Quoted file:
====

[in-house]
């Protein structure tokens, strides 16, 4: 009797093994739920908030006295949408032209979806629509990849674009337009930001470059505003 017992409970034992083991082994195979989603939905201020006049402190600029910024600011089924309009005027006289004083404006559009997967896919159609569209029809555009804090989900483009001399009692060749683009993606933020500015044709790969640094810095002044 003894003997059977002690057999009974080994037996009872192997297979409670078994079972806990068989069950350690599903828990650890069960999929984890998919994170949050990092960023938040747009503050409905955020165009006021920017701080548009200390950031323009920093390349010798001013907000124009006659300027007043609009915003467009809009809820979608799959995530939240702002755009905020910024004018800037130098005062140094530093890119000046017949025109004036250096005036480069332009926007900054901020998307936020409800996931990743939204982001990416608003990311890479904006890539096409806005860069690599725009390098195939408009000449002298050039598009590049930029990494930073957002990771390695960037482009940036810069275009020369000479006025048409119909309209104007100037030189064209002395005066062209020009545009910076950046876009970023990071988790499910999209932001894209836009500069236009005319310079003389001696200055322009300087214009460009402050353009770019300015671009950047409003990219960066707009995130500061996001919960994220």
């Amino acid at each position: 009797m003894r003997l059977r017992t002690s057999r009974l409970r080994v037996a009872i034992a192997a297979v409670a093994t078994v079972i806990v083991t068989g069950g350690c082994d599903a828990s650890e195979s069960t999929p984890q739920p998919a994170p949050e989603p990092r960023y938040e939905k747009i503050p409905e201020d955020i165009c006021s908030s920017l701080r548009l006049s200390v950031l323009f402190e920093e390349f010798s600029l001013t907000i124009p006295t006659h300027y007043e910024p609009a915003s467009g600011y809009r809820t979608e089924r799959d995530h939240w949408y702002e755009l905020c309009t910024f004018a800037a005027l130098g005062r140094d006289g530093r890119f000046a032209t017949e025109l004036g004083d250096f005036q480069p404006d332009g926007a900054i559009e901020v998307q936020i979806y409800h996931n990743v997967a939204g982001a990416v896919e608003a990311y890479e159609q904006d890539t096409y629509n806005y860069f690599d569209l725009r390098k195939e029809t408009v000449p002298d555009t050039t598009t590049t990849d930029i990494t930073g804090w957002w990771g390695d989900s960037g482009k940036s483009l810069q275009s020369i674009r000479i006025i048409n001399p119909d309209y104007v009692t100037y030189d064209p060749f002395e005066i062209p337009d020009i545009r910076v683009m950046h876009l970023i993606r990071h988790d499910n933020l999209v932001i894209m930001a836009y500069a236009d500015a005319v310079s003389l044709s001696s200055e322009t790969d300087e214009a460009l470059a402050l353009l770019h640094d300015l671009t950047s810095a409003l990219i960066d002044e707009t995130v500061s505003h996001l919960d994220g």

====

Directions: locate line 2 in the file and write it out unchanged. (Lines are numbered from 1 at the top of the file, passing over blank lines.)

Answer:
């Protein structure tokens, strides 16, 4: 009797093994739920908030006295949408032209979806629509990849674009337009930001470059505003 017992409970034992083991082994195979989603939905201020006049402190600029910024600011089924309009005027006289004083404006559009997967896919159609569209029809555009804090989900483009001399009692060749683009993606933020500015044709790969640094810095002044 003894003997059977002690057999009974080994037996009872192997297979409670078994079972806990068989069950350690599903828990650890069960999929984890998919994170949050990092960023938040747009503050409905955020165009006021920017701080548009200390950031323009920093390349010798001013907000124009006659300027007043609009915003467009809009809820979608799959995530939240702002755009905020910024004018800037130098005062140094530093890119000046017949025109004036250096005036480069332009926007900054901020998307936020409800996931990743939204982001990416608003990311890479904006890539096409806005860069690599725009390098195939408009000449002298050039598009590049930029990494930073957002990771390695960037482009940036810069275009020369000479006025048409119909309209104007100037030189064209002395005066062209020009545009910076950046876009970023990071988790499910999209932001894209836009500069236009005319310079003389001696200055322009300087214009460009402050353009770019300015671009950047409003990219960066707009995130500061996001919960994220």